The whole complex, from a Spanish architecture stance, is one of the first examples of modern architecture and most representative, to be build in the centre of Madrid, with its Neoplateresque façade and Baroque Salamanca evocations. The building was designed by the young Spanish architects Antonio Palacios and Joaquín Otamendi through a municipal competition to be the headquarters for the Society of Post and Telegraph of Spain. Palacios and Otamendi were also the consultants for the Bilbao Bridge, Madrid Casino and the San Sebastian Bridge. The Cybele Palace was the beginning of the brilliant career in construction for both architects. The decorative motifs of the façade and interior were made by the romantic sculptor Ángel García Díaz, a regular collaborator of Antonio Palacios. One of the design objectives was the construction of "a building for the public".

 

After their construction and due to the wear of normal operation, the buildings slowly started to show signs of the modifications made, which included alterations to improve the communication systems. Modifications were carried out in both buildings in the 1960s and were directed by Alejandro de la Sota. Antonio de Sala-Navarro and Reverter carried out further repairs and alterations between 1980 and 1992. The decline in the use of postal mail in the late twentieth century was gradually reducing the functions of the complex, and, as a result, it was losing its dominance. In 1993 it was declared a Bien de Interés Cultural (Asset of Cultural Interest) and classified in the ‘monument’ category. At the beginning of the 21st century it was incorporated into municipal patrimony and became a cultural centre and seat of the City Council of Madrid.

 

Source: en.wikipedia.org/wiki/Cybele_Palace

 

Cybele Palace (Spanish: Palacio de Cibeles), formally known as Palacio de Comunicaciones (Palace of Communications) and Palacio de Telecomunicaciones (Palace of Telecommunications) until 2011, is a complex composed of two building with white facades and is located in one of the historical centres of Madrid. The palace was built on one of the side of the Plaza de Cibeles in the Los Jerónimos neighbourhood (district of Retiro) and occupies about 30,000 m2 of what were the old gardens of the Buen Retiro. The choice of the site generated some controversy at the time for depriving Madrid of recreational space. The first stone of the building was laid in 1907. The building was officially opened on 14 March 1919 and began operating as a modern distribution centre for post, telegraphs and telephones. Following some architectural changes to the building’s exterior, such as the expansion of two floors the street and the pathway of Montalbán, it began to house municipal offices of the City of Madrid in 2007, moving it’s dependencies from the Case de la Villa (House of the Villa) and the Casa de Cisneros, which were both located in the Plaza de la Villa. This reform in the building from the early twenty-first century also included a cultural area called "CentroCentro".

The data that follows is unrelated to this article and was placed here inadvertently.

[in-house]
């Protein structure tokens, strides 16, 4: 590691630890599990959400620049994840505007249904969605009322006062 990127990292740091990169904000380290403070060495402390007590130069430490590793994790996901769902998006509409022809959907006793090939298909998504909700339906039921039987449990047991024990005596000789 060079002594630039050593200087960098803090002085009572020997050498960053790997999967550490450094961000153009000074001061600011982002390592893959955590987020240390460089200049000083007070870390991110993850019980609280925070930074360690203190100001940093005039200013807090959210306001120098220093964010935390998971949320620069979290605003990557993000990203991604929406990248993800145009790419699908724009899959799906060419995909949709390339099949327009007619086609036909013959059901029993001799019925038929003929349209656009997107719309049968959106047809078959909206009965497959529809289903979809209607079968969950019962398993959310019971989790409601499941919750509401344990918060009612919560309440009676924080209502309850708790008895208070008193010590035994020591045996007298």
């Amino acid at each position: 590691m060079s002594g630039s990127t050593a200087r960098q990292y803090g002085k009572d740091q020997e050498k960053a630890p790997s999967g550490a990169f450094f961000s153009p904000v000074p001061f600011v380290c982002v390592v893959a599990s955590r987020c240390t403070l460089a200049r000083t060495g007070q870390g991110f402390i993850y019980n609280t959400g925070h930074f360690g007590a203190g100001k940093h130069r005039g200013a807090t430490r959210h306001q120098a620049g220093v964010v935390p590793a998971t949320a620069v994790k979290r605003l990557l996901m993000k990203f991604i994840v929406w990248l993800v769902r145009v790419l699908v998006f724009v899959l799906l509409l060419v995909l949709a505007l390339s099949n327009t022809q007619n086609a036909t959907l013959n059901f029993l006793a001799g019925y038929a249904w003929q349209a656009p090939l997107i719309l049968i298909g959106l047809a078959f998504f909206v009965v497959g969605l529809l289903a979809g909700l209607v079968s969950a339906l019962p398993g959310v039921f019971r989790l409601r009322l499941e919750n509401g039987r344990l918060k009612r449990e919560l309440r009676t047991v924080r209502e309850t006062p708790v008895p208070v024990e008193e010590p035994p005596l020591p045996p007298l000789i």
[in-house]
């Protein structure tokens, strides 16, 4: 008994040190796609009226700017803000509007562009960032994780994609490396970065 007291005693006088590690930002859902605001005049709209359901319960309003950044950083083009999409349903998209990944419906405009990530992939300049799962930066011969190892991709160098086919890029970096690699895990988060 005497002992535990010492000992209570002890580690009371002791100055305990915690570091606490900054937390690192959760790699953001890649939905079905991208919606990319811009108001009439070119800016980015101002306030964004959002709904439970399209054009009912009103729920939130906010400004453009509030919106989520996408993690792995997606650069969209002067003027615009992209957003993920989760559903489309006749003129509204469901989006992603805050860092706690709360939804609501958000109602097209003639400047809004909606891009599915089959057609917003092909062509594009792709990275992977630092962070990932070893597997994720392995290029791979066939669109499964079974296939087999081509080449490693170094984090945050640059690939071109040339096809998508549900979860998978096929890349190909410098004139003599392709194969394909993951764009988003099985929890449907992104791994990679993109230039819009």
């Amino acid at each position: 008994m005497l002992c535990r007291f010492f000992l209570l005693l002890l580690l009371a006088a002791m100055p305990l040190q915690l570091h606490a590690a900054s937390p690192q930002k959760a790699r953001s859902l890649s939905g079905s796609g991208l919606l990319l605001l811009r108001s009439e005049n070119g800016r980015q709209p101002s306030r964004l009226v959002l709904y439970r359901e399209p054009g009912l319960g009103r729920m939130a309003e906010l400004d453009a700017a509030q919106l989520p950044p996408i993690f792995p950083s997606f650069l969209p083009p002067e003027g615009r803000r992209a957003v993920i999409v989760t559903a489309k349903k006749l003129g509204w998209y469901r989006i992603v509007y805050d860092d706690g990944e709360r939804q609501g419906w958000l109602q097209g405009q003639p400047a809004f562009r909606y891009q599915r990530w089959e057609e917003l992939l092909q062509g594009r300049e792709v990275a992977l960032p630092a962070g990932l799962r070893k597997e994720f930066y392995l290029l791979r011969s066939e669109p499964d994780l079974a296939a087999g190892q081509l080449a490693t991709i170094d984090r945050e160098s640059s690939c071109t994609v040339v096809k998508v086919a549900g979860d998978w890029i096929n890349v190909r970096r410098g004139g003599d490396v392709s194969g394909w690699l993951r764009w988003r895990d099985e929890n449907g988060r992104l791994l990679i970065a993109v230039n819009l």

The whole complex, from a Spanish architecture stance, is one of the first examples of modern architecture and most representative, to be build in the centre of Madrid, with its Neoplateresque façade and Baroque Salamanca evocations. The building was designed by the young Spanish architects Antonio Palacios and Joaquín Otamendi through a municipal competition to be the headquarters for the Society of Post and Telegraph of Spain. Palacios and Otamendi were also the consultants for the Bilbao Bridge, Madrid Casino and the San Sebastian Bridge. The Cybele Palace was the beginning of the brilliant career in construction for both architects. The decorative motifs of the façade and interior were made by the romantic sculptor Ángel García Díaz, a regular collaborator of Antonio Palacios. One of the design objectives was the construction of "a building for the public".

 

After their construction and due to the wear of normal operation, the buildings slowly started to show signs of the modifications made, which included alterations to improve the communication systems. Modifications were carried out in both buildings in the 1960s and were directed by Alejandro de la Sota. Antonio de Sala-Navarro and Reverter carried out further repairs and alterations between 1980 and 1992. The decline in the use of postal mail in the late twentieth century was gradually reducing the functions of the complex, and, as a result, it was losing its dominance. In 1993 it was declared a Bien de Interés Cultural (Asset of Cultural Interest) and classified in the ‘monument’ category. At the beginning of the 21st century it was incorporated into municipal patrimony and became a cultural centre and seat of the City Council of Madrid.

Centrocentro. Ayuntamiento de Madrid [06/12/2013]

Adverbios temporales. CentroCentro, 2018. Foto: Serafín Álvarez.

1 3 4 5 6 7 ••• 27 28